The SP 4-8-8-2 Cabforward Locomotives
The Southern Pacific railroad, in the USA, ran steam trains over demanding routes in the Sierra Nevada. Between Truckee and Blue Canyon there were 38 miles of snowsheds and tunnels, built to protect the line against snowdrifts that could be 200 feet deep in the valleys.
In a snowshed under that lot, you might as well be in a tunnel; in fact a tunnel might well be better ventilated because of the intermediate construction shafts along it. In such a snowshed atmospheric conditions for train crews became intolerable; presumably carbon monoxide was the main danger. To give you a feeling for how bad it was, note the picture of the Southern Pacific driver. The tube looks too narrow to breath through, so presumably it fed oxygen to the driver from a cylinder or a generator. Such oxygen systems were used in WW1 flying, so it seems plausible here.
One answer to the problem is to run locomotives backwards (or cabforward) so that the chimney is at the rear of the engine. This also gives the driver a far better view ahead than by squinting down the side of an enormous boiler, and one might wonder why this strategy was not adopted from the start of steam railways. The answer is - fuel. It is not practicable to run the tender in front of the loco- it must be behind to avoid derailment and worse- so there were intractable difficulties in getting the coal forward to the footplate and firebox.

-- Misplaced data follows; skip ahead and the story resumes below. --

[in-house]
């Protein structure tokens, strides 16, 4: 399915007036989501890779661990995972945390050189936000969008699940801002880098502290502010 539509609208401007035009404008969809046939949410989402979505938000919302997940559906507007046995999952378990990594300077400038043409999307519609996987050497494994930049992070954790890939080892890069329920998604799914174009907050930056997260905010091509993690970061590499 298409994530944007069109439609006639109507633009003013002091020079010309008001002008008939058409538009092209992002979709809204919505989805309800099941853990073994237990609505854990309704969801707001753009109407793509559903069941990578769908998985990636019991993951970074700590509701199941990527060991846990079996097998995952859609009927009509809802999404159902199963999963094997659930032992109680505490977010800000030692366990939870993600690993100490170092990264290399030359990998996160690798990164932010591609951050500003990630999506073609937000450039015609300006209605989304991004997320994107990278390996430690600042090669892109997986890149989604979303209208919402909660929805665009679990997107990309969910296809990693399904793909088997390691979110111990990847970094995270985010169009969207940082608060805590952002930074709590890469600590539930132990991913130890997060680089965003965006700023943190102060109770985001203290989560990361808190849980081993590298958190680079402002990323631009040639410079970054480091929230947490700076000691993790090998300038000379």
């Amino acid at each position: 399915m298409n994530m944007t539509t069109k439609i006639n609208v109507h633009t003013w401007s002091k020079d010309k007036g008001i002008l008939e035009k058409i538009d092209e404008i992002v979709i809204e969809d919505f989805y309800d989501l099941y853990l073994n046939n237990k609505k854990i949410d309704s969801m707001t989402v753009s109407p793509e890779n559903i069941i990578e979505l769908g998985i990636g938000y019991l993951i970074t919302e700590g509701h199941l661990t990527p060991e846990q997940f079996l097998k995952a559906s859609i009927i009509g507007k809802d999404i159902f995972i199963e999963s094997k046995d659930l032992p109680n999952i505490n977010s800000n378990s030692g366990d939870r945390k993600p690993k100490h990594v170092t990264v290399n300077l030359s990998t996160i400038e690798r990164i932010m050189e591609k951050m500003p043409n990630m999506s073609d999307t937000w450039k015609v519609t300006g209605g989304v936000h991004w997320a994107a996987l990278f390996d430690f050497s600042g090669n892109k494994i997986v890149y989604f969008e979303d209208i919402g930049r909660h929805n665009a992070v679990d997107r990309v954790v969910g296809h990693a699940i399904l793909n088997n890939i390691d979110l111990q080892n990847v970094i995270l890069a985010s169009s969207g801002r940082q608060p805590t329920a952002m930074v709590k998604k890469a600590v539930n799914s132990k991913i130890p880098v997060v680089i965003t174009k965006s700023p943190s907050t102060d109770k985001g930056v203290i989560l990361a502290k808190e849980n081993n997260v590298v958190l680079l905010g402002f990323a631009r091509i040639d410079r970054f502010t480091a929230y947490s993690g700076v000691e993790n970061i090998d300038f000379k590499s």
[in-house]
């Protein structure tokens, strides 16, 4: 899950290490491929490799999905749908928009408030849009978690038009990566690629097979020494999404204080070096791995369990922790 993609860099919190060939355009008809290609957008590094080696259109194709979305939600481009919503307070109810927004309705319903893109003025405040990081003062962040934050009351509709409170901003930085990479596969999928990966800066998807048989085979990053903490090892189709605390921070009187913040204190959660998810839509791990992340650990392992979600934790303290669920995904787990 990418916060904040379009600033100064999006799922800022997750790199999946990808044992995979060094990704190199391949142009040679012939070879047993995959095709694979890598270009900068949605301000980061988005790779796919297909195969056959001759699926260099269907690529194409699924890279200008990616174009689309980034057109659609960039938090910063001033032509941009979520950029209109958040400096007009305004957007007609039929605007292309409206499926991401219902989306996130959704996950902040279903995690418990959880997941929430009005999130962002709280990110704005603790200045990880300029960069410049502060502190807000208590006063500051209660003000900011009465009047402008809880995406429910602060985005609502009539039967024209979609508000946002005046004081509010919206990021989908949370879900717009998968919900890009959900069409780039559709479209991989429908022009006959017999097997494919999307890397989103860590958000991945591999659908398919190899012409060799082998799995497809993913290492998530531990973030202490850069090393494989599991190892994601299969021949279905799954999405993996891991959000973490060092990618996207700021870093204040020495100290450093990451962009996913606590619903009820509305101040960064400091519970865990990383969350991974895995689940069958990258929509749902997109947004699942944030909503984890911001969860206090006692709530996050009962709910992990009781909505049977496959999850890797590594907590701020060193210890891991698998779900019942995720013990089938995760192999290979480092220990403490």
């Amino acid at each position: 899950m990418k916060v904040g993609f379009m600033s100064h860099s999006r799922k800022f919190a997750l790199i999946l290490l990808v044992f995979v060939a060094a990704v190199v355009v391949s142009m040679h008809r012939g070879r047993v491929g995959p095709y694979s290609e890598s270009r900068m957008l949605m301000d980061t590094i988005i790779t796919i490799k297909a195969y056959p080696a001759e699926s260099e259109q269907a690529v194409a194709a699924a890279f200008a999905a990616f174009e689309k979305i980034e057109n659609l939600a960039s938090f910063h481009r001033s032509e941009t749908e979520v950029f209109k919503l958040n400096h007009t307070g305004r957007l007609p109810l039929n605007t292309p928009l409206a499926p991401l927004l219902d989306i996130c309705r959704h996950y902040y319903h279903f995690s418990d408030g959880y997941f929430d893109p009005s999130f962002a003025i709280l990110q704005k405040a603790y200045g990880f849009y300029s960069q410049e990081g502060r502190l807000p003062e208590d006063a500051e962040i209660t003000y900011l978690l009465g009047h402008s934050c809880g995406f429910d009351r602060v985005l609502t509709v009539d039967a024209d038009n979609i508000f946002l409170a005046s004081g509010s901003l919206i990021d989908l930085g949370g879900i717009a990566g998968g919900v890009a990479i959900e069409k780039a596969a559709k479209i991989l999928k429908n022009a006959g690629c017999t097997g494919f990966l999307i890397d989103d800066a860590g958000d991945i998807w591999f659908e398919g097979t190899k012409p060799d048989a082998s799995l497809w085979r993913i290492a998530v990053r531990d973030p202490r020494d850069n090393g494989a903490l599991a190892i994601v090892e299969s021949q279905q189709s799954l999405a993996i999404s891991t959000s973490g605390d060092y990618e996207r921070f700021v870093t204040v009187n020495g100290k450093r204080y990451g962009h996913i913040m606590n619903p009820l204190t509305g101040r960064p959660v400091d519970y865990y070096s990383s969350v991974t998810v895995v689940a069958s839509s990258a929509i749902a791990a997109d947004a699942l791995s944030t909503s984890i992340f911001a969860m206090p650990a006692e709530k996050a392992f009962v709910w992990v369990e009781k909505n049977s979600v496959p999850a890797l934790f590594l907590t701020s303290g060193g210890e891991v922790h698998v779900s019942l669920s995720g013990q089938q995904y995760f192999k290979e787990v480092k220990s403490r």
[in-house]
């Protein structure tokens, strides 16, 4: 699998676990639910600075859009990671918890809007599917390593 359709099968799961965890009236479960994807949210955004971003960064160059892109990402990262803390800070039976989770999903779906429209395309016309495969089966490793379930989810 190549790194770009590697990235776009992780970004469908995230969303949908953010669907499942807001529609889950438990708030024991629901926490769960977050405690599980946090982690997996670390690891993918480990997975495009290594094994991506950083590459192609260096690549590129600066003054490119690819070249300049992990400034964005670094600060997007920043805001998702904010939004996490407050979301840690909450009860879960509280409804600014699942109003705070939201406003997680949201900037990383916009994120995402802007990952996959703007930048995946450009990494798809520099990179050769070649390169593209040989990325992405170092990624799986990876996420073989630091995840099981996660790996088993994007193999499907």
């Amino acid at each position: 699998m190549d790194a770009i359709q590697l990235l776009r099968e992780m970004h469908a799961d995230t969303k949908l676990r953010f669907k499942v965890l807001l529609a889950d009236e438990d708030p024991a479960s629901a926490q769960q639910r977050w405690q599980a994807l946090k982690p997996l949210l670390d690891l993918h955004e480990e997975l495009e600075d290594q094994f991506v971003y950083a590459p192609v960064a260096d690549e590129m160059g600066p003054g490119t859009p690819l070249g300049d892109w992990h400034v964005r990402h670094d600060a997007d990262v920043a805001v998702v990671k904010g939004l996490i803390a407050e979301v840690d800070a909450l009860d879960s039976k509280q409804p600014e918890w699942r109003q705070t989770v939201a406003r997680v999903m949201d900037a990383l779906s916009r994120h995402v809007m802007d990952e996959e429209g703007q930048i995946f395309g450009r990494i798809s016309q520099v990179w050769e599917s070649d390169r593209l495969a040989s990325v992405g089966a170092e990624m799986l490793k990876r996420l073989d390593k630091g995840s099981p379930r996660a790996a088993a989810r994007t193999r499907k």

This problem is solved in this magnificent machine by the use of oil fuel, piped the length of the engine at five pounds pressure from the tender tank.
Above is a picture of AC4- one of the earliest of the cabforwards, delivered in 1910 ??. The first order was for 15 engines and these were all compound. At its peak the Southern Pacific had over 200 of thes locos, but all were single expansion. As usual, compunding appears not to have been worth the bother, and conversions of the older engines to simple expansion started in 1927 ?? (These dates being checked)
One of these machines (4294) is preserved in the Sacramento Railway Museum in California, and I have seen it for myself. To those of us used to the smaller British loading gauge, the sheer size of the thing is breathtaking.
Contrasting the parameters of the AC1 (the first one delivered) and the AC4 shown above.
|Cylinder diam||22 in||24 in|
|Cylinder stroke||30 in||32 in|
|Boiler pressure||210 lb/sqin||235 lb/sqin|
|Tractive Effort||90,940 lbs||116,900 lbs|
|Engine Weight||481,200 lb.||614,000 lb|
|Fuel oil carried||3,817 gal||4,889 gal|
|Water carried||12,000 gal||16,152 gal|
|Driving wheel diam||57 in||63 in|
A report on a fatal accident involving an SP4882.
An excellent source on Cabforwards.
Cabforwards on Wikipedia.
This cartoon neatly underlines the difficulty of using coal as the fuel on cab-forward locomotives. The locomotive looks to be based on the SP 4-8-8-2.
It is taken from overprinted envelopes used by the The Western Railroader, which is/was a railfan magazine that began publication in 1938. Its current status is unclear (it may have closed down in 2011) but you can find some information here and by suitable Googling.